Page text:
One of the recruitment tools we admire the most is twovideos that Spotify’s engineering team put on YouTube. These two videos outline Spotify’s engineering approach, company structure, and explain how things get made and product gets shipped. All explained concisely & knowledgeably and beautifully illustrated. To an outsider, it’s dizzying to be introduced to AutoTrader’s two dozen or so squads on the floor of their office, without a clear understanding of how the company works, and how their development processes work within it. Before we saw the Spotify engineering videos, we didn’t have any feeling about Spotify’s tech team. Now we feel they have a great (yet modest) engineering culture that we’d try to be part of if the opportunity arose. Perhaps there’s something for AutoTrader to learn there.
To be honest, we’re inspired. Perhaps not to work at AutoTrader (sorry!), though we now know the company a lot better (yay!). We’re inspired to take this open evening approach and suggest it to the companies we work for, and the ones we know across Manchester. This seems like such a great way of getting people to understand what you do, that we wish they happened more frequently, in more companies.
For the past 8 months, I’ve been completely teetotal. I’ve not drunk any alcohol since before Christmas 2014.
I’ve come to realise that the answers to my life’s problems don’t lie at the bottom of a bottle, and sometimes I found I can’t be certain there isn’t an answer there, til the bottle is empty.
I respect those who wish to keep searching for themselves, and for me, it’s time to call of the search (of alcoholic bottles).
I don’t think I realised at the time, but subconsciously I started binge-drinking self-destructively – I think subconsciously wishing for something to have a dramatic effect on my life. I say subconsciously – it was concious in a sense, but I couldn’t identify it as a serious thing to avoid. It was sort of prefixed by “loooooool, at least something interesting will happen”.
I’m lucky that apart from a few sore heads, and missing some fun opportunities, the negative impact on my life has been minimal. But it could have been huge, and very painful. I’m glad to have removed myself from those situations.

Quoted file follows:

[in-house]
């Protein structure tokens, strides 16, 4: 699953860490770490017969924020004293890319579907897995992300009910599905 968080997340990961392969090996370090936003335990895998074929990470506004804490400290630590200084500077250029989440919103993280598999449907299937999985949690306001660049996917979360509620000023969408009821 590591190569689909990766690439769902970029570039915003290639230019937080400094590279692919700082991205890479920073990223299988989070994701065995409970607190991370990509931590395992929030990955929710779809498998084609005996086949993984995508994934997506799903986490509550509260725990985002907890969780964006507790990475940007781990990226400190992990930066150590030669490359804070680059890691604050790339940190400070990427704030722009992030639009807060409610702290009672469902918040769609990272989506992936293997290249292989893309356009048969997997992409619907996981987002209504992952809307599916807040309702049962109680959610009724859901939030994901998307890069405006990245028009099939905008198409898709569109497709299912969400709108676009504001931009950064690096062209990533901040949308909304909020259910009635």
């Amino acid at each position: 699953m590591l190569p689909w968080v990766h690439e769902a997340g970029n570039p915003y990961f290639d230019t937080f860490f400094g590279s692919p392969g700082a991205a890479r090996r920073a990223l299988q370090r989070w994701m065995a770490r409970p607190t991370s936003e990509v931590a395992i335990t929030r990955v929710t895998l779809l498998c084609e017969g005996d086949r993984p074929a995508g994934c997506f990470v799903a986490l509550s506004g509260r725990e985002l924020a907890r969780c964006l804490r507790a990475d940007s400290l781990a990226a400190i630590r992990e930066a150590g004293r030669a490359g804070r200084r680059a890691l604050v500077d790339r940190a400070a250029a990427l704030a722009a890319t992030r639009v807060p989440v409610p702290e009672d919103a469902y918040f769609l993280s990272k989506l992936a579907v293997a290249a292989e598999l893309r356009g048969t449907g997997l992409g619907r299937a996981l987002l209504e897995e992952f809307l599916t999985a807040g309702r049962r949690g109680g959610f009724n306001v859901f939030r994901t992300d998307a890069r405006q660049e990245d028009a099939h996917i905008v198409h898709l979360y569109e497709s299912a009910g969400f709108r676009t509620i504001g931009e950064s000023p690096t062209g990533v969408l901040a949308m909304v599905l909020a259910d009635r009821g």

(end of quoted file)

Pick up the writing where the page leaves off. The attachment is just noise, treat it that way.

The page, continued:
I’ve never really liked drinking. Since I turned 18, I’ve always thought that the most enjoyable drinking I’ve ever done was age 17, and it’s never really got back to that point. I enjoy being aware of the situation I’m in, and I feel able to have fun, without being drunk. Not-drinking isn’t a super-new thing for me – at one point in the past 5 years, I remember going to a popular nightclub, completely sober. The soberness wasn’t a terrible part of the experience (getting lots of glass embedded in the bottom of my shoe… that wasn’t ideal!).
It’s been 8 months now, and I don’t regret it for one moment – I’m happier, more comfortable with myself and more relaxed. There are times when I like the idea of a drink – but I know I’m happier sober.
What do you drink?
Everything. That’s not alcoholic. It’s that simple.
Shouldn’t you just drink less?
I found it really difficult to know the difference between ‘fun’ and ‘too much’. Since the ‘fun’ wasn’t really linked to the alcohol, and more the circumstances, I feel it’s easier for me to abstain.
Isn’t going out less fun?
I find it more fun. We get to do things that are actually fun, rather than just drinking. I find things that are just focused on drinking less fun, and yet I enjoy hanging out with people who are fun to hang out with.
Don’t you miss a great beer?
Yes. My favourite non-alcoholic beers are Cobra and Erdinger. I would love to try more.
Becks Blue is an alright drink, but cannot be called a great beer.
Doesn’t this help with van driving quite a bit?
There are unexpected positive side effects. Never having to think about the drink-drive limit is one.
“Imagine that money wasn’t something you had to worry about – what would you do?”
Once you figure out the answer, you’re meant to head down the most efficient path there. Working ‘to get rich’ when you’re seeking to ‘have a happy family life’ may not be the most efficient route for you. It’s not a new concept, and worth reflecting on.
Today, I want to share with you how I’m answering that question.
The plan is to buy a van, convert it into a live-in stealth campervan, and live in it. By June ~30th 2015.
Current status: I have bought a Mercedes Sprinter 2008 long wheel base 311 CDI 2.1 with ~150,000 miles – should go to ~300,000. It’s in fairly good nick.
This is my first car, and first thing I’ve driven on my own, so driving around Manchester is fun at times.
Where will you park it?
On the street, in different places – wherever we want to be at that point in time.
There will be an onboard Thetford c200 cassette toilet with SOG (so we won’t have to use chemicals). We will be using grey water from the sink for flushing.
What will you do about showers?
Not having them onboard. Showers exist in modern office buildings, swimming baths, sports centres etc.